I like to think of the terminal as my husband’s to-do list, only when you type a command correctly it always gets done!
Most of us are used to accessing or doing what we need on our computers through a graphical user interface (GUI). An example of a GUI that you might use frequently if you’re using a Mac is the Finder. The Finder is the default file manager and graphical user interface shell used on all Macintosh operating systems.
If you wanted to create a new folder called ‘erica’ inside your Documents directory you might double clicking Documents, right click somewhere, click on ‘New Folder’, write ‘erica’ and press enter. However, you could open up your terminal, type
cd ~/Documents; mkdir erica and accomplish the same task.
The Terminal is not used for programming, but there are many useful tasks you can accomplish after learning how to type commands into it. For instance, creating files or opening up files to edit in your text editor. Some programs also don’t have a GUI or have a GUI that is badly designed. It can also be much faster to accomplish many tasks by simply typing commands verses using your mouse.
Opening the terminal on a Mac: Let’s go ahead and open the terminal. On OS X, open your Applications folder, then open the Utilities folder. Open the Terminal application.
Through The Odin Project I found some great resources to help you get started understanding and using the terminal with basic commands:
- Get a high-level overview of the command line: A Command Line Crash Course
- To deepen your knowledge read through chapter 1 of Conquering the Command Line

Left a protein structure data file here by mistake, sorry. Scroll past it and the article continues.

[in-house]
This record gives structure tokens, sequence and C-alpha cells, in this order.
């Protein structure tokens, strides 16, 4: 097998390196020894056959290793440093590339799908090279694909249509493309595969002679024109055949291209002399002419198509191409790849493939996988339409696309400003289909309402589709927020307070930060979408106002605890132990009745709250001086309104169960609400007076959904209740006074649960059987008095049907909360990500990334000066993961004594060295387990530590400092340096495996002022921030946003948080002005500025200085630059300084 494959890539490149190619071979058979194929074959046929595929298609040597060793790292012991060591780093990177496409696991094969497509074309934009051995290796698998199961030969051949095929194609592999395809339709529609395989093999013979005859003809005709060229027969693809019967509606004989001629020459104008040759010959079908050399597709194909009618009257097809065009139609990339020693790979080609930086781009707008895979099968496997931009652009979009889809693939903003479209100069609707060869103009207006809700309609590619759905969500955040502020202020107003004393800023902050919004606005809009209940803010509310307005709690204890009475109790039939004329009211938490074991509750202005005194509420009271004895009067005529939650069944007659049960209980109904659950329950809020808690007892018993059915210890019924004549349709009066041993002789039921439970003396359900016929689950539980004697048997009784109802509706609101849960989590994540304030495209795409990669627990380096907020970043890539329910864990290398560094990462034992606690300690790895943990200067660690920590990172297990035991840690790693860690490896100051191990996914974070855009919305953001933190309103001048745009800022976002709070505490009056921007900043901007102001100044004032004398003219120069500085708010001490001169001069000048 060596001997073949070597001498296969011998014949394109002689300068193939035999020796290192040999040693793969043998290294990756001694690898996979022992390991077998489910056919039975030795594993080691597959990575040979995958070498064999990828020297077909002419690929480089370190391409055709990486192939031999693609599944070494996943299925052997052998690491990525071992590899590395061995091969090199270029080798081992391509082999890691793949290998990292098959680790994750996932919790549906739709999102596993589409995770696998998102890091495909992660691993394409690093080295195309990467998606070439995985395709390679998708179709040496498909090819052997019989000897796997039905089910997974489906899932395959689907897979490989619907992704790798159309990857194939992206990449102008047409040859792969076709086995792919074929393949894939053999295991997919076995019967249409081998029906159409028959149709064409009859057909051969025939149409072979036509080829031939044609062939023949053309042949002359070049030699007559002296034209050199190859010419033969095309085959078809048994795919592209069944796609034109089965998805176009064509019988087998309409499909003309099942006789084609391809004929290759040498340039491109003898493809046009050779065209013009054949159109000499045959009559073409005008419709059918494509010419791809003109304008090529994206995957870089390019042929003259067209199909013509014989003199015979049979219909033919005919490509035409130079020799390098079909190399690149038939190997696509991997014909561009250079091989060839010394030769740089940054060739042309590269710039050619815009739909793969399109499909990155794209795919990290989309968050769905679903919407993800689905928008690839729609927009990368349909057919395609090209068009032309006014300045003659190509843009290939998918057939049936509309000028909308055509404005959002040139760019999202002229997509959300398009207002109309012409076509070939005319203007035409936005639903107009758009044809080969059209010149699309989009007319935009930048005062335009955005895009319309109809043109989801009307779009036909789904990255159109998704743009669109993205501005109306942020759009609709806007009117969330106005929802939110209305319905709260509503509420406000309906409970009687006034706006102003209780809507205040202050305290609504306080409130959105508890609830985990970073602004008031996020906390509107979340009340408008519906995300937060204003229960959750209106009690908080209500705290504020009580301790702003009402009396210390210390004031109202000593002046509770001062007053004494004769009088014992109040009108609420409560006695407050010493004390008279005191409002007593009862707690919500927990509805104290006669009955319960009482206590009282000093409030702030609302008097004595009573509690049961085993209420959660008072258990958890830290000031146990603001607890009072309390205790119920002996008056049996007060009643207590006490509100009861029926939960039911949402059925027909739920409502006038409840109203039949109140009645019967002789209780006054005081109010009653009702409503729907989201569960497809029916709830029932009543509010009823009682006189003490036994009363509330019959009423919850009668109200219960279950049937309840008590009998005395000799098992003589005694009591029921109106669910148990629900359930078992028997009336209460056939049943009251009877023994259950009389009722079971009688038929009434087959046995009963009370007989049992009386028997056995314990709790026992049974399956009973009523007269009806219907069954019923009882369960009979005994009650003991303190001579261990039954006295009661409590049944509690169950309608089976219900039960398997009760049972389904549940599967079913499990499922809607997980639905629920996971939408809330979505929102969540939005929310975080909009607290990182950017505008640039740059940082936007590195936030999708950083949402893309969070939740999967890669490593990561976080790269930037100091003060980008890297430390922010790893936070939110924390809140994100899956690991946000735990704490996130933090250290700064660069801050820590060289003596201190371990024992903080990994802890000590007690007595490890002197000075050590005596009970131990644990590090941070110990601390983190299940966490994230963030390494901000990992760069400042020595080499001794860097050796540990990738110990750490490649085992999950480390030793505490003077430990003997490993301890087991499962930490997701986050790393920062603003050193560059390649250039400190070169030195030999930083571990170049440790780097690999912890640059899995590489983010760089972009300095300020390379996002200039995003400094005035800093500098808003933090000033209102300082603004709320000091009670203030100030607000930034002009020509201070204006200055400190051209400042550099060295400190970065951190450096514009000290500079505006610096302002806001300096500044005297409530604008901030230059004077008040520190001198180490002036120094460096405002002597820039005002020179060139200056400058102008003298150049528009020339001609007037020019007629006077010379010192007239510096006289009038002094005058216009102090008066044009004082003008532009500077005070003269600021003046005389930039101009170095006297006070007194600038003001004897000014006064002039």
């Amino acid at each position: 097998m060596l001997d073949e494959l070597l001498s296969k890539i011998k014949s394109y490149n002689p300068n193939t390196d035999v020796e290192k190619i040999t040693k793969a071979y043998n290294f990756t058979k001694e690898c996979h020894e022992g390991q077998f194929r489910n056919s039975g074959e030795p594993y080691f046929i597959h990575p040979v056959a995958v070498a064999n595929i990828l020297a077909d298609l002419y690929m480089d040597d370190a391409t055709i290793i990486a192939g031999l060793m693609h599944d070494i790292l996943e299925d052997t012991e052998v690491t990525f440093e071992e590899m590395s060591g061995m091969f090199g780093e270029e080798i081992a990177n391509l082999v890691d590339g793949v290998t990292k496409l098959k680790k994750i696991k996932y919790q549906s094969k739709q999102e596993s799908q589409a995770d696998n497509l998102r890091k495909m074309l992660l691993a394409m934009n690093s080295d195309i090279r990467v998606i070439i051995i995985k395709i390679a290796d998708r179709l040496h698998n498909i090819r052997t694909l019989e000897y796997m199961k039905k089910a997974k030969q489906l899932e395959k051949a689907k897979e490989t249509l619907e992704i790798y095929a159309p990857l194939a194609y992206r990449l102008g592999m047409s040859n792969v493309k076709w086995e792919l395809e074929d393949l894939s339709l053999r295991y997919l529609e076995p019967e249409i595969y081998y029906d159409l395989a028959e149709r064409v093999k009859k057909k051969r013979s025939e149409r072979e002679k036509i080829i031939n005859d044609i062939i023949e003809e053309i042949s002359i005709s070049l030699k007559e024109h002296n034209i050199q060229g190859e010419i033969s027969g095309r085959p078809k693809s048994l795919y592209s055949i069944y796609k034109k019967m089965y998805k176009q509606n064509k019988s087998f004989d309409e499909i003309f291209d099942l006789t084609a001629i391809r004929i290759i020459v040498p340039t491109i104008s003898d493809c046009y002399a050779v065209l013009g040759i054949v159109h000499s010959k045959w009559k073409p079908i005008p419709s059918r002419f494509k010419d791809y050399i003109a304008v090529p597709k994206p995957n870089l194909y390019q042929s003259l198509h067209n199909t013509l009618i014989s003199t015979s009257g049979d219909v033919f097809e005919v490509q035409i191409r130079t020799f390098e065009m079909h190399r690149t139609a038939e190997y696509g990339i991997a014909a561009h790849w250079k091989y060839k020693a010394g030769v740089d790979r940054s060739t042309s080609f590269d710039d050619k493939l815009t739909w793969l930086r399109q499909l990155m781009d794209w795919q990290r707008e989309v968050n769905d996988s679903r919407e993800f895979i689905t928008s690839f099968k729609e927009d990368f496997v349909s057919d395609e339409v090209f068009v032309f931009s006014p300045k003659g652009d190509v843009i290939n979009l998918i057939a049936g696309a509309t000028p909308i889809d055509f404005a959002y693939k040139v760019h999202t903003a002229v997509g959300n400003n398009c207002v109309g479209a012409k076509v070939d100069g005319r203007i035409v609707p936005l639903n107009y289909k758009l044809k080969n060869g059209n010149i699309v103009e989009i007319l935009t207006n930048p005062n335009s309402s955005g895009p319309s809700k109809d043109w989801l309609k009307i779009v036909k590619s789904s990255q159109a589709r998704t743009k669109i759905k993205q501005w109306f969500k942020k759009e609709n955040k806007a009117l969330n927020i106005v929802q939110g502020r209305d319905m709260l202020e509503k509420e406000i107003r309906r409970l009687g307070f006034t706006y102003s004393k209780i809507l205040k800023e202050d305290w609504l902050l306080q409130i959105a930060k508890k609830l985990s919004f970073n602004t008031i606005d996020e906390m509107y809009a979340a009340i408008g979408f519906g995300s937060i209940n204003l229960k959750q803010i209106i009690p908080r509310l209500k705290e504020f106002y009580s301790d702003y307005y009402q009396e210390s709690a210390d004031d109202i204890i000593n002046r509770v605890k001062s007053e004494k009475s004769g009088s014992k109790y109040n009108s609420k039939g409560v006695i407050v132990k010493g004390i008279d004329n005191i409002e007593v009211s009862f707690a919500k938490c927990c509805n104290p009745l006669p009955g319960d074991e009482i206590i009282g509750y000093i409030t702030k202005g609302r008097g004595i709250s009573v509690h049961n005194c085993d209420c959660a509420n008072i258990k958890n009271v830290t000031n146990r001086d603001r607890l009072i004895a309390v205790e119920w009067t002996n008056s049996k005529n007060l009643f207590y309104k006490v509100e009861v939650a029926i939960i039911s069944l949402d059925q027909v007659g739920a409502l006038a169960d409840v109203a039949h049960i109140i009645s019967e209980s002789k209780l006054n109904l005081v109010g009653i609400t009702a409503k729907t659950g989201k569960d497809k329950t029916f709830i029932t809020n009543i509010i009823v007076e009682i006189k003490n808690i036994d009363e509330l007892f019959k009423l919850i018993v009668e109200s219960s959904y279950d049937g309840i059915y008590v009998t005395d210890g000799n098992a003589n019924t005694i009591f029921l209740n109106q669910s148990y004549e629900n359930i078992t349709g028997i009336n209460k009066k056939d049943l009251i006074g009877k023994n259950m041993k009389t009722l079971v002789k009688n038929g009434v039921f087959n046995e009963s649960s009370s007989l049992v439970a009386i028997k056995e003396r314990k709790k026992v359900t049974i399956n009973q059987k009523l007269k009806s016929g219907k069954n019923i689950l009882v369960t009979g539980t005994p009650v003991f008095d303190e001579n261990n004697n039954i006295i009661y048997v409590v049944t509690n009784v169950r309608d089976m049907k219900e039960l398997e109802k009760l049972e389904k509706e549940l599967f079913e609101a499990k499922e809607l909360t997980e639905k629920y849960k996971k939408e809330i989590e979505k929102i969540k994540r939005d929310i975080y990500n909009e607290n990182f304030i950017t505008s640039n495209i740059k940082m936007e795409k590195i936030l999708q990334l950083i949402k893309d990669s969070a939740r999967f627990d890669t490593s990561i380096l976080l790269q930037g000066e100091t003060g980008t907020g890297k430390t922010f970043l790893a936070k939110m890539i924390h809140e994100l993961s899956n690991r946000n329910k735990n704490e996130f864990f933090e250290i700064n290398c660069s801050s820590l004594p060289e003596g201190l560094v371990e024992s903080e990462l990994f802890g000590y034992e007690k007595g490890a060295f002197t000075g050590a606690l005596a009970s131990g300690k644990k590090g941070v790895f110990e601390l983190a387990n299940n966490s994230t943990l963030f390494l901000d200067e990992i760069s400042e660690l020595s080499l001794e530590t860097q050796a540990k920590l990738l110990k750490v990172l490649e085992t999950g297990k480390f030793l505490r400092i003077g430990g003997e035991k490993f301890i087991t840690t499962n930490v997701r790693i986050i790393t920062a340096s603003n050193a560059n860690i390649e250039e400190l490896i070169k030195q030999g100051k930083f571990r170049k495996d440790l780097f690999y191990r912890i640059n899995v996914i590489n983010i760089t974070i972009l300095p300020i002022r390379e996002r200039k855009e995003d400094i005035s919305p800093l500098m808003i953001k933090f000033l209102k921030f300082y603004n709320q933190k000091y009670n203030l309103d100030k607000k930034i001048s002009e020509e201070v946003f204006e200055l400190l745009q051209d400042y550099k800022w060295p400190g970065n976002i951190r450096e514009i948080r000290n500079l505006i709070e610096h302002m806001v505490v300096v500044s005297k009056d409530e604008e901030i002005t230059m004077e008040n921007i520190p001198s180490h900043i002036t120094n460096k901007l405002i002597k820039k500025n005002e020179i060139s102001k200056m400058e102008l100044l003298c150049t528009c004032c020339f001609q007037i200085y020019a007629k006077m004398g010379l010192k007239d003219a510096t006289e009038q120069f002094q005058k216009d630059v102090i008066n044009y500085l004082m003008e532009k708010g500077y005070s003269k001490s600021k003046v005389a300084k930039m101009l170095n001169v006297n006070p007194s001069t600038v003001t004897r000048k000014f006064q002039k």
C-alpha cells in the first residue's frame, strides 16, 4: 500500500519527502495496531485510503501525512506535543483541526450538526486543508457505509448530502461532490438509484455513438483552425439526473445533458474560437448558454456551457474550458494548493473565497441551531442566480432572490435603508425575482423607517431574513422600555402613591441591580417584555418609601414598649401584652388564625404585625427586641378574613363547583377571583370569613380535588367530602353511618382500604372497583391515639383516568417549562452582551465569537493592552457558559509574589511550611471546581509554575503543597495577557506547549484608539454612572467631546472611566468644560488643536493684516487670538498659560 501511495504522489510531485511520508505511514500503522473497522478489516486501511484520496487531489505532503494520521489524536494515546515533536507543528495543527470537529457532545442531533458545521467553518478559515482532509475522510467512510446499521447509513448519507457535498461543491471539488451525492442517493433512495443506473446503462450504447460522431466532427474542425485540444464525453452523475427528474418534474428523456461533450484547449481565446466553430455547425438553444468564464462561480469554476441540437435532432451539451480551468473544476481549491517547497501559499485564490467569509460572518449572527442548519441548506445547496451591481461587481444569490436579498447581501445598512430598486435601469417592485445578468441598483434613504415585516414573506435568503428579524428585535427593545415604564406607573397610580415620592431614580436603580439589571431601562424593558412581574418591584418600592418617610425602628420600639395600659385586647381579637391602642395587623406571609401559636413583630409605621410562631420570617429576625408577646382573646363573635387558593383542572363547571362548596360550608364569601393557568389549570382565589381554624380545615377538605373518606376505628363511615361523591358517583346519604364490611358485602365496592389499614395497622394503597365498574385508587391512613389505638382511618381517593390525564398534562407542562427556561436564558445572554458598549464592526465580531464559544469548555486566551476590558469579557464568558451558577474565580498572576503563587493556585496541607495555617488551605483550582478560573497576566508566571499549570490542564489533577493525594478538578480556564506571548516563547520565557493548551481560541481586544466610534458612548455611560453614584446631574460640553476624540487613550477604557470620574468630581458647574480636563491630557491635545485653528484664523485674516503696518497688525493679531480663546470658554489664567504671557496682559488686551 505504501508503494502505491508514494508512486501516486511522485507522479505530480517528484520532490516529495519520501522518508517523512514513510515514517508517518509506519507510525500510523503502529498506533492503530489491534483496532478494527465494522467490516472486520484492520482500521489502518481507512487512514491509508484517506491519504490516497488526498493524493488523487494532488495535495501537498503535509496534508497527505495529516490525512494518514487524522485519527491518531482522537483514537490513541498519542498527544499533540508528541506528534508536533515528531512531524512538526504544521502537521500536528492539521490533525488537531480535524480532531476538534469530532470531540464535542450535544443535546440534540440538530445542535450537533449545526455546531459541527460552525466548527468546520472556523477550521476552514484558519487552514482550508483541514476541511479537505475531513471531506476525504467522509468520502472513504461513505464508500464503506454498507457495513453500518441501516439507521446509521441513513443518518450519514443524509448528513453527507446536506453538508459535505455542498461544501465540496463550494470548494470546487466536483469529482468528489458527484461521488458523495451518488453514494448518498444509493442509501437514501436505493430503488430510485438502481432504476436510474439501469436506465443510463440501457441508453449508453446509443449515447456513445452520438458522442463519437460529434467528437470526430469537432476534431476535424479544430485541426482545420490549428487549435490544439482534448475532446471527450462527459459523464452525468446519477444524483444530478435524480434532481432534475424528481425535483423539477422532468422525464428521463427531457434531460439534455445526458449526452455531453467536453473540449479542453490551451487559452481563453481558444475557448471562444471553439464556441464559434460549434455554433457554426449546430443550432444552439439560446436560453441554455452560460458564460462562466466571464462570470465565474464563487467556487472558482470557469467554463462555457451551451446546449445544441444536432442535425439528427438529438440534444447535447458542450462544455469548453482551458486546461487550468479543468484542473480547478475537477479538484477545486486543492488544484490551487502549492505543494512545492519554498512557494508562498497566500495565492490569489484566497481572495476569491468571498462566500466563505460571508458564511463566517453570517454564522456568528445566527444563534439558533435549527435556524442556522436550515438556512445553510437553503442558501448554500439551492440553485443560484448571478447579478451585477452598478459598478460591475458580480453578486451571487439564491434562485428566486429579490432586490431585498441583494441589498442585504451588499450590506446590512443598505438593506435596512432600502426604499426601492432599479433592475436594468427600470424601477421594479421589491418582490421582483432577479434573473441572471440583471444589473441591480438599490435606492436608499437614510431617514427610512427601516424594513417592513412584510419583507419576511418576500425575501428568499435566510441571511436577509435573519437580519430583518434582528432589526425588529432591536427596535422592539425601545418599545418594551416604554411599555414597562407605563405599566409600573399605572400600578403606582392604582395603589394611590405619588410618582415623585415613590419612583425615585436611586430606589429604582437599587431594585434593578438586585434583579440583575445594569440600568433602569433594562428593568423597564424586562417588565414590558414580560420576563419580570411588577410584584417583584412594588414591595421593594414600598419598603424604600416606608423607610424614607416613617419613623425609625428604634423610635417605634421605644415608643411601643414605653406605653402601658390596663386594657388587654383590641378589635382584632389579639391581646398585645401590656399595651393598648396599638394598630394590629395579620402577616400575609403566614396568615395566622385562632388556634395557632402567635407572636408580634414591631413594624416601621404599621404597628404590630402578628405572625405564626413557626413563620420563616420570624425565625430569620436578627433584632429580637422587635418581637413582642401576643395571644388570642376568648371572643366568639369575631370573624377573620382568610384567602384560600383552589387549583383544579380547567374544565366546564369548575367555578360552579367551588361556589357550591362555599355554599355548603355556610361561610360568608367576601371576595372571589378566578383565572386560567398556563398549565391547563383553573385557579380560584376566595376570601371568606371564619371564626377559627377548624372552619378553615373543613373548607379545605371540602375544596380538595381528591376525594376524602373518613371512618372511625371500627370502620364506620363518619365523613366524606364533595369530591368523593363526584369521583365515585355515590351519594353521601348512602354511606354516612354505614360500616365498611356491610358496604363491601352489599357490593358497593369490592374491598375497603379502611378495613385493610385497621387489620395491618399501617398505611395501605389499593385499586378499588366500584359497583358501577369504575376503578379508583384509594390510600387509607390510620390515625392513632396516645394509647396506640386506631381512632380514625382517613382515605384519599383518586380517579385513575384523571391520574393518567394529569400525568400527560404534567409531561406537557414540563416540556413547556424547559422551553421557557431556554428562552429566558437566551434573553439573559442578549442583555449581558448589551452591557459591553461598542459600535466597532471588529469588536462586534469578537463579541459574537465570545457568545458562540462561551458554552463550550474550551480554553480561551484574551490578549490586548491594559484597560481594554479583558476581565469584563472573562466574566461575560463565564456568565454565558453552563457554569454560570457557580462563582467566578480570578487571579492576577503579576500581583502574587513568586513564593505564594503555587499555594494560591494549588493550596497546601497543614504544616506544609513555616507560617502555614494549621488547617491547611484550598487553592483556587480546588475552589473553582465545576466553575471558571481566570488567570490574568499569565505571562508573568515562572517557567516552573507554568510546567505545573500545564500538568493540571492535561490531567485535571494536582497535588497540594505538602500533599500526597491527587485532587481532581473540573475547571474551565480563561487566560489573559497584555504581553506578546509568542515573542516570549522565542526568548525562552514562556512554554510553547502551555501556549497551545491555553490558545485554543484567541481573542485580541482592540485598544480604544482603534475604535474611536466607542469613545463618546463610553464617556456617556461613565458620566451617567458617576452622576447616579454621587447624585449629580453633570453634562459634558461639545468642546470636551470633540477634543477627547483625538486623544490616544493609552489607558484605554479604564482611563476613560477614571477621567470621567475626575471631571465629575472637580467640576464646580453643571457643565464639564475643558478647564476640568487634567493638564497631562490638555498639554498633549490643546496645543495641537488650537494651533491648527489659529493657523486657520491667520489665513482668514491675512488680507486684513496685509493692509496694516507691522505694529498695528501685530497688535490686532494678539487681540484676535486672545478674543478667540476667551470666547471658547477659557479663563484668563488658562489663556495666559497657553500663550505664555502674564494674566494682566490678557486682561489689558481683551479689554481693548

- Get practice navigating and manipulating directories and files in this interactive Codecademy course
- This book is a great resource for mastering the command line
- If you want to deconstruct a command or learn how Bash works through guess-and-check, ExplainShell.com is also a resource I’d recommed
I also downloaded a great terminal cheat sheet off Github for Mac users while I was learning how to use the command line that helped to print out (or reference on a another screen) while working and learning how to use the terminal.
Learning to use the terminal at the start of my coding journey has made all the difference and I’m pleased I took the time to learn most basic commands. I have also opted to learn as much as I can in my own development environment verses using a site like Code Academy, so figuring out the best and most efficient workflows from the beginning is an important objective of mine. Let me know if you have any questions if you’re just getting started on your journey or advice if you’re already a developer!